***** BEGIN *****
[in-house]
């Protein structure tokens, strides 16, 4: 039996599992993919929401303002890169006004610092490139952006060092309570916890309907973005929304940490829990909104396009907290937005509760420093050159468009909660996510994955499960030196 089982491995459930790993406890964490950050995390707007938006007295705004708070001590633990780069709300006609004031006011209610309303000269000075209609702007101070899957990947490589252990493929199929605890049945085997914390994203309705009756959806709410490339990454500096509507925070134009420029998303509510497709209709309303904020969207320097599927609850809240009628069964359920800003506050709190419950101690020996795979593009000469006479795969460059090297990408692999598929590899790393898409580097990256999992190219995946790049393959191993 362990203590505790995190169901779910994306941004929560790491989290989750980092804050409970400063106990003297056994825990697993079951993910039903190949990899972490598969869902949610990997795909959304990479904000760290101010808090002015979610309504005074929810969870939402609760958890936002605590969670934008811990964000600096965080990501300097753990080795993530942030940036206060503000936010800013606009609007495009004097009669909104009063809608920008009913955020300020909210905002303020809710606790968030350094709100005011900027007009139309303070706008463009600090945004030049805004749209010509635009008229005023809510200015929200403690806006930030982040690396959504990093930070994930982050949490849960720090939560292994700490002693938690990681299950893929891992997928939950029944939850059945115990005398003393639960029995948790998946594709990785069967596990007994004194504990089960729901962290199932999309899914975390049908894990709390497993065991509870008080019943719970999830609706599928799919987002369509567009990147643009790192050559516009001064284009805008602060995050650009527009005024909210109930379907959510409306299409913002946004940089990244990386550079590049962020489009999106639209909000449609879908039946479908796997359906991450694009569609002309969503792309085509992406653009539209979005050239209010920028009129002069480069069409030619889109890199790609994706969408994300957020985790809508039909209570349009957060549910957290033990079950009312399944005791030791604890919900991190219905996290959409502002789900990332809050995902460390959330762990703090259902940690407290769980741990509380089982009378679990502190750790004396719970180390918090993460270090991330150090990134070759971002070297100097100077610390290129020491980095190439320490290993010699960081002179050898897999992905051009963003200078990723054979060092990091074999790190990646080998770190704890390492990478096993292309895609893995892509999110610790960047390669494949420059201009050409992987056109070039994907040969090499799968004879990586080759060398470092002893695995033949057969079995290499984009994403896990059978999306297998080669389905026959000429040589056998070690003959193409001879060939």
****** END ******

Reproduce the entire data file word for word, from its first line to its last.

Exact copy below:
[in-house]
């Protein structure tokens, strides 16, 4: 039996599992993919929401303002890169006004610092490139952006060092309570916890309907973005929304940490829990909104396009907290937005509760420093050159468009909660996510994955499960030196 089982491995459930790993406890964490950050995390707007938006007295705004708070001590633990780069709300006609004031006011209610309303000269000075209609702007101070899957990947490589252990493929199929605890049945085997914390994203309705009756959806709410490339990454500096509507925070134009420029998303509510497709209709309303904020969207320097599927609850809240009628069964359920800003506050709190419950101690020996795979593009000469006479795969460059090297990408692999598929590899790393898409580097990256999992190219995946790049393959191993 362990203590505790995190169901779910994306941004929560790491989290989750980092804050409970400063106990003297056994825990697993079951993910039903190949990899972490598969869902949610990997795909959304990479904000760290101010808090002015979610309504005074929810969870939402609760958890936002605590969670934008811990964000600096965080990501300097753990080795993530942030940036206060503000936010800013606009609007495009004097009669909104009063809608920008009913955020300020909210905002303020809710606790968030350094709100005011900027007009139309303070706008463009600090945004030049805004749209010509635009008229005023809510200015929200403690806006930030982040690396959504990093930070994930982050949490849960720090939560292994700490002693938690990681299950893929891992997928939950029944939850059945115990005398003393639960029995948790998946594709990785069967596990007994004194504990089960729901962290199932999309899914975390049908894990709390497993065991509870008080019943719970999830609706599928799919987002369509567009990147643009790192050559516009001064284009805008602060995050650009527009005024909210109930379907959510409306299409913002946004940089990244990386550079590049962020489009999106639209909000449609879908039946479908796997359906991450694009569609002309969503792309085509992406653009539209979005050239209010920028009129002069480069069409030619889109890199790609994706969408994300957020985790809508039909209570349009957060549910957290033990079950009312399944005791030791604890919900991190219905996290959409502002789900990332809050995902460390959330762990703090259902940690407290769980741990509380089982009378679990502190750790004396719970180390918090993460270090991330150090990134070759971002070297100097100077610390290129020491980095190439320490290993010699960081002179050898897999992905051009963003200078990723054979060092990091074999790190990646080998770190704890390492990478096993292309895609893995892509999110610790960047390669494949420059201009050409992987056109070039994907040969090499799968004879990586080759060398470092002893695995033949057969079995290499984009994403896990059978999306297998080669389905026959000429040589056998070690003959193409001879060939």